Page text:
After everyone was done with dilution, I grabbed 15 diluted tubes: PRL 01,PRL 02, PRL 03, PRL 04, PRL 05, PRM 01, PRM 02, PRM 03, PRM 04, PRM 05, PHT 01, PHT 02, PHT 03, PHT 04, and PHT 05. I then grabbed two 0.2 ml 8-tube strips (PCR tube strips) that I will be using for the 15 reactions per marker. I wrote sample ID, primer number (17898) and my initials. I then using filter tips, I pipette 1 micro liter of my first template DNA (dilution) into the first tube of my PCR strips that I labeled. I continued this step and changed the tips everytime I changed my samples. After I was done transferring 1 micro liters each into 15 PCR strips, I put them on ice.

Kayla V. then created Master Mix for our table. Our Master Mix was based on per 80 reactions so the measurements were ddh2o=1000 micro liters, 10x buffer +mg=240 micro liters, BSA=80 micro liters, dNTPs=160 micro liters, Primer (17898)=20 micro liters, Taq=20 micro liters and my template=1 micro liter. Total of 1520 except the amount of my template DNA.

After she was done creating the Master Mix, I pipette 19 micro liters of the Master Mix and added to each of the PCR strips adding up to 20 micro liters into each PCR strips. Every time I added the Master Mix, I mixed the solution by gently pipetting up and down.  After pipetting in 19 micro liters of the Master Mix into each PCR strips (15 time), I closed the lid tightly and put them into the PCR machine.

That was the end of the lab on Wednesday.

November 6

Lab 10 Entry

10/31/18 Wednesday. In this lab, I used Geneious to code heterozygotes and find polymorphism in the sequences.

Our EPIC marker failed, EPIC failure haha. So we used last year’s data, which were 5334 forward and reverse reads (25 reads of Mimulus cardinalis and outgroup of Mimulus lewisii).

First, I created forward and reverse sequences folder and dropped the reads into the file. I downloaded the reads from Canvas. Next, I selected all the sequences, both forward and reverse reads, and build an alignment using Muscle (default setting). Then, I looked at my nucleotide alignment and cut the ugly reads and looked for polymorphism and heterozygotes. I found many polymorphism and misreads, but about 10 true heterozygotes. Only 4-5 were true heterozygotes and polymorphic. I recoded the true heterozygotes with the appropriate ambiguity code from the IUPAC Ambiguity Code list I have been given in the beginning of the class. After I was done editing, I saved and applied the changes. Next, for each Forward and Reverse pair, I De Novo Assembly them and edited the assembly document so that it has good reads and correct Ambiguity Code. I repeated the same step from another pairs except the outgroup (TG0248) and forward read that did not have a pair (JP 1132). Then, I selected all the Assembly files and generate consensus sequence, and create sequence list. I then extract sequences from list and created a subfolder named 5334 Consensus Sequences. This will move all my Assembly documents into this subfolder. I then manually moved my outgroup reads and JP 1132 reads. Next, I selected them all and choose Edit, Batch Rename and click Remove button and put 33 to remove all the characters except the sequence name for the selected documents. However, I had to edit the name of the outgroup and JP 1132 by hand. After that, I selected all and created alignment using Muscle. I opened the alignment and did some trimming.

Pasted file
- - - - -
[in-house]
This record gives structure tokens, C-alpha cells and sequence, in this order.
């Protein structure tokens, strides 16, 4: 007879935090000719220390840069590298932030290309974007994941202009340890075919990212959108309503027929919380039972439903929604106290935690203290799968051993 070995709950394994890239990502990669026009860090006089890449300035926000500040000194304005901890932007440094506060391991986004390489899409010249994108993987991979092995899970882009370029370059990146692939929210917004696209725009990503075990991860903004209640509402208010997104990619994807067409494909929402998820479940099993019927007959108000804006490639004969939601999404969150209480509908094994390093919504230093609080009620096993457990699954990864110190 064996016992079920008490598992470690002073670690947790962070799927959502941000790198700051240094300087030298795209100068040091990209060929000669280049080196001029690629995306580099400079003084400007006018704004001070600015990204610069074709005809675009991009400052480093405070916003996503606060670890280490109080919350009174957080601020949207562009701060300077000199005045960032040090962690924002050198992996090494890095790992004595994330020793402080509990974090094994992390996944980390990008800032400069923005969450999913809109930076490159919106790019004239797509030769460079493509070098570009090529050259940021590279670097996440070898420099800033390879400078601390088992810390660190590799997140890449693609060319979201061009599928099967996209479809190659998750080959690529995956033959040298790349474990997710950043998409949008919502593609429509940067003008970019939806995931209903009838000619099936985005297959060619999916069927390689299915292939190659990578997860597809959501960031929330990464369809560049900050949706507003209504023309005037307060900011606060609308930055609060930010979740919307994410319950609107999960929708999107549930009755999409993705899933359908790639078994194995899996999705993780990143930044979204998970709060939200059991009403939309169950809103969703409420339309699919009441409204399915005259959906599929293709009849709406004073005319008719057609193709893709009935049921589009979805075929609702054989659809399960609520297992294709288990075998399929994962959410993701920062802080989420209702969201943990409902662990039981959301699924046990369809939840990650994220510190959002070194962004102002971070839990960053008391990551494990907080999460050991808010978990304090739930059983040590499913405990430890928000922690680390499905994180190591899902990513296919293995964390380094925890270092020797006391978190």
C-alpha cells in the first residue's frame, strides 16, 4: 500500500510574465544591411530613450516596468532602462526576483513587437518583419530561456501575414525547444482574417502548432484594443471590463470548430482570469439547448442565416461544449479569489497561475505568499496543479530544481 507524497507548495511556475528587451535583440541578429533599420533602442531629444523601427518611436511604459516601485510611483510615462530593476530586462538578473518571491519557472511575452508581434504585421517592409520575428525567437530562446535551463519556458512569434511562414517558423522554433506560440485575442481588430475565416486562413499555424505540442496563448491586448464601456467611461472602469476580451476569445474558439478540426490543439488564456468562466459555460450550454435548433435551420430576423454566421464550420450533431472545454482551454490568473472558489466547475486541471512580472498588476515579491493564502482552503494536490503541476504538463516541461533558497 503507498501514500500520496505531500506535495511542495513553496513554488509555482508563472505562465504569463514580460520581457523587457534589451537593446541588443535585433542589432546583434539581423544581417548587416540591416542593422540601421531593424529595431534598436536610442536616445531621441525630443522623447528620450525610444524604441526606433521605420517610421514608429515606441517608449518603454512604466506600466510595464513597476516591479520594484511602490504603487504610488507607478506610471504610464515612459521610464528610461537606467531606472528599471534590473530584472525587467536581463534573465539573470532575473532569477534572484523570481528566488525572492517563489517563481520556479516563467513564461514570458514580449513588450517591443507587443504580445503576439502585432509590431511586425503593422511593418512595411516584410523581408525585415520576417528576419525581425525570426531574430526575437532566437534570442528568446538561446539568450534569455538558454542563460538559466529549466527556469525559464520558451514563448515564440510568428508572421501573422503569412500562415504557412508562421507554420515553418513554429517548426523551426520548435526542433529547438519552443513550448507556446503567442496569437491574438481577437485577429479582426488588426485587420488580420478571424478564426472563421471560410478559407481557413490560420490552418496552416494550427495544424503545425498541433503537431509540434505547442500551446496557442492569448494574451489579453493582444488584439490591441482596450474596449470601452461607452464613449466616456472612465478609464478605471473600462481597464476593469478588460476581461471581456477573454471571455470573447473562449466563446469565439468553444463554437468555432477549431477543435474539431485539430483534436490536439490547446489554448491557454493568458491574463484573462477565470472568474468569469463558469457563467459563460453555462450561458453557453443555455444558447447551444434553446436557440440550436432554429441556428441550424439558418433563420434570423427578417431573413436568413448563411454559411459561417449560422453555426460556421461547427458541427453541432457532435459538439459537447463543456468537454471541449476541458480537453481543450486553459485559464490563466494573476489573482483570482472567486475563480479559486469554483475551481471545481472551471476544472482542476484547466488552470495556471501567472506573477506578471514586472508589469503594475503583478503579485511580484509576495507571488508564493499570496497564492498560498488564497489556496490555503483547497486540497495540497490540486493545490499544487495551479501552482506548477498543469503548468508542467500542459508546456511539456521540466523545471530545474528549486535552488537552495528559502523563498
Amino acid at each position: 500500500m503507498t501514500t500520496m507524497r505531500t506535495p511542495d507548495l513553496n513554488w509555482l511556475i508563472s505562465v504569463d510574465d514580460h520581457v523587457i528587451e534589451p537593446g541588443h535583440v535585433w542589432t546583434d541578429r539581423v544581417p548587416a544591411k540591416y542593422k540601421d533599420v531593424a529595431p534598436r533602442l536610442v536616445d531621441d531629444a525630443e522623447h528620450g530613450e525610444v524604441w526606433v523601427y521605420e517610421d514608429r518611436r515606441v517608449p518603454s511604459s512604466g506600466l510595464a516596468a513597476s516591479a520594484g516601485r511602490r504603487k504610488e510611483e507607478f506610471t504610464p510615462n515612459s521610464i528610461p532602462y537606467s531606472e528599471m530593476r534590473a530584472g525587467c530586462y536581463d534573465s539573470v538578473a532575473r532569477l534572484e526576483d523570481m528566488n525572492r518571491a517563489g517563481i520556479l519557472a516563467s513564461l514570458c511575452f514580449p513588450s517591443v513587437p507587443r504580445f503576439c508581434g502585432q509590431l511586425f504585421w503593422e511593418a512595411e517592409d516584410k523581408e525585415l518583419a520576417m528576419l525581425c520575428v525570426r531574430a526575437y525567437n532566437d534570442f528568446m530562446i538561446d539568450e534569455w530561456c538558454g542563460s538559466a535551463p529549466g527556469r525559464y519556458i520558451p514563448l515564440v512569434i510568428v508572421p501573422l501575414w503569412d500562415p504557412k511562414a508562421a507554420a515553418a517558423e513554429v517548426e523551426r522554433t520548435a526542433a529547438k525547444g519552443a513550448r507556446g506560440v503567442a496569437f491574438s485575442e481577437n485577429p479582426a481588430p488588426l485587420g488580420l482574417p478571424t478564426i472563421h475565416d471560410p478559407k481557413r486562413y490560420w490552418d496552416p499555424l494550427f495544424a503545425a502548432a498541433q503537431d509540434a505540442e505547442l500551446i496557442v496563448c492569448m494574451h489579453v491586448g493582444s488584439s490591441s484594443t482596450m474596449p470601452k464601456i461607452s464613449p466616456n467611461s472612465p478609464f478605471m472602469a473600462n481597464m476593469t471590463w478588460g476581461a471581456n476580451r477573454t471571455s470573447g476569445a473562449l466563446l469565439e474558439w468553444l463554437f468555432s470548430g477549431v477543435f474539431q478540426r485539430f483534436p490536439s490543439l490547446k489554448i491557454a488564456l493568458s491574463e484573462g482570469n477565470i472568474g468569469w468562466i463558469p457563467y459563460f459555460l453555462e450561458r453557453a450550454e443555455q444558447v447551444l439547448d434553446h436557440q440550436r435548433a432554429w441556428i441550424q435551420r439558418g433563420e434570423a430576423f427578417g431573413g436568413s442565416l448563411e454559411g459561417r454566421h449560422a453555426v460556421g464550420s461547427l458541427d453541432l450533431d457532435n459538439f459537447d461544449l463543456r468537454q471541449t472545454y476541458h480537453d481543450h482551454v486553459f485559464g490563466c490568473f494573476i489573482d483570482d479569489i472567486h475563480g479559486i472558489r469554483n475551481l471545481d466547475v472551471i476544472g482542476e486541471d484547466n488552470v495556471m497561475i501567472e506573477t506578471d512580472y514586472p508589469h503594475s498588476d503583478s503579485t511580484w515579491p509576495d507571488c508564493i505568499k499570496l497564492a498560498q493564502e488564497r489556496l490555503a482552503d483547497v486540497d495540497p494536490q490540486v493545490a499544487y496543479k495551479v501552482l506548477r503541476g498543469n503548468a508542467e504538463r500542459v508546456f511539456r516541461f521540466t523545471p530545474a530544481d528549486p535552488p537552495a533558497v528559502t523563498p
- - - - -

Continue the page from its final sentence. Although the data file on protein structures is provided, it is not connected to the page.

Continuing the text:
I inferred a Bayesian phylogenetic tree using  5334 nucleotide alignment and used the outgroup TG0248 and ran it for about 1hour and 30minutes. This is what I got after the run:


Left is the parameter estimates and right is the trace (good fuzzy caterpillar).

Tree 5334 consensus sequence-2krc97c

If screenshot the screen and paste it here, it came out blurry, so I just created a link to the Bayesian phylogenetic tree of 5334 consensus sequence.